I agree with her and believe the root cause is of lack of knowledge and experience. For example, in the early days of print management, we were selling client-facing production people who understood how the printing industry worked and helped clients navigate it cost effectively. Pressure to reduce the cost of service, ease of online communication, digital artwork, online proofing and increased automation has reduced the perceived need for the onsite expert support.


Onsite support is increasingly made up of generalist account teams managing a range of services for a client or administrators who process email requests, get quotes and project manage without specialist category knowledge. Inside the better Marketing Services companies category experts still sit in the background managing supply chains or production, but even then, there are notable changes happening; in November 2018 outsourcer Konica Minolta Marketing Services made its entire UK based Print Procurement team redundant.


Whilst Marketing Services companies like Konica are focussing more on other services like ‘marketing activation’ and automating processes, a vast amount of their revenue still comes from managing print.


What message does it send to the market if they feel they can outsource print without print expertise? Will they behave differently when moving in to other categories like social media or data analytics? If they are not providing knowledge and experience what are they providing? Technology and project management?


What can we do about it?

A rethink is required about what service and experience is really required and who is the best person or company to provide it. The following three things could help:


  1. Carefully define the service you require – for example, if the service requires no category expertise or experience should you buy the technology and employ the project managers yourself or contract differently with the Marketing Services provider to reflect the level of the service and expertise being provided?

  2. Consider where there is a need for, and put a value on, knowledge and experience – when evaluating a service proposal look carefully and the team being offered and what sits behind them. Can they demonstrate that the knowledge, experience and expertise is evident (and of value) in their organisational structure? How does that experience benefit you and what is that worth.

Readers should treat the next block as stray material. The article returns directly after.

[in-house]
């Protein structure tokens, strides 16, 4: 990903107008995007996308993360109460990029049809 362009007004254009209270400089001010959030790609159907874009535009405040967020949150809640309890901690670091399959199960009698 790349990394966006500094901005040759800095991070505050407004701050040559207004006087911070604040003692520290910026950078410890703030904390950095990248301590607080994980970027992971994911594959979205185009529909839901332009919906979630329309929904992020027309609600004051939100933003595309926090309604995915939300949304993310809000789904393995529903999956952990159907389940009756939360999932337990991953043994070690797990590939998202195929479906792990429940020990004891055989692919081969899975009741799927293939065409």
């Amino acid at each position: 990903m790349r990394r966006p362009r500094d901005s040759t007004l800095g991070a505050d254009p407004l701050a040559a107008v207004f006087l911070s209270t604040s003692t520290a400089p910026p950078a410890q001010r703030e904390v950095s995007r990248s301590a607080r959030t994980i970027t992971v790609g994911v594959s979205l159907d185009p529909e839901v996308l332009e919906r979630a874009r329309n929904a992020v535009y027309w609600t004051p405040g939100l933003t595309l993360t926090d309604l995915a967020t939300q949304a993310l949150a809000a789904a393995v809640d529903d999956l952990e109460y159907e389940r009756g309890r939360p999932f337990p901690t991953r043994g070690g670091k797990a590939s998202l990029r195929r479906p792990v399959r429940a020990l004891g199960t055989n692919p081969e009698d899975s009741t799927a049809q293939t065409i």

3. Create a work environment where learning from experience is positively encouraged – Behavioural scientists in Australia found firefighters exposed to error-based training (learning from the mistakes of others) made better decisions than those exposed to error free training. How much better will your people be if they are in a culture when mistakes are leant from rather than hidden or punished?



Help is at hand

At theSPC we value knowledge, experience and expertise. Our raison d’etre is to leverage our experience to plug the production skills gap for Brands and Agencies. We provide strategic production advice and support, making sure our clients get the right production process and partners to make their marketing happen effectively and efficiently. If you need any advice please just call and we will do our best to help and if we can’t help, we probably know someone else who can.


#marketing #marketingservices #buying #procurement #print

9 views

© 2019 theSPC

  • LinkedIn - White Circle
  • Twitter - White Circle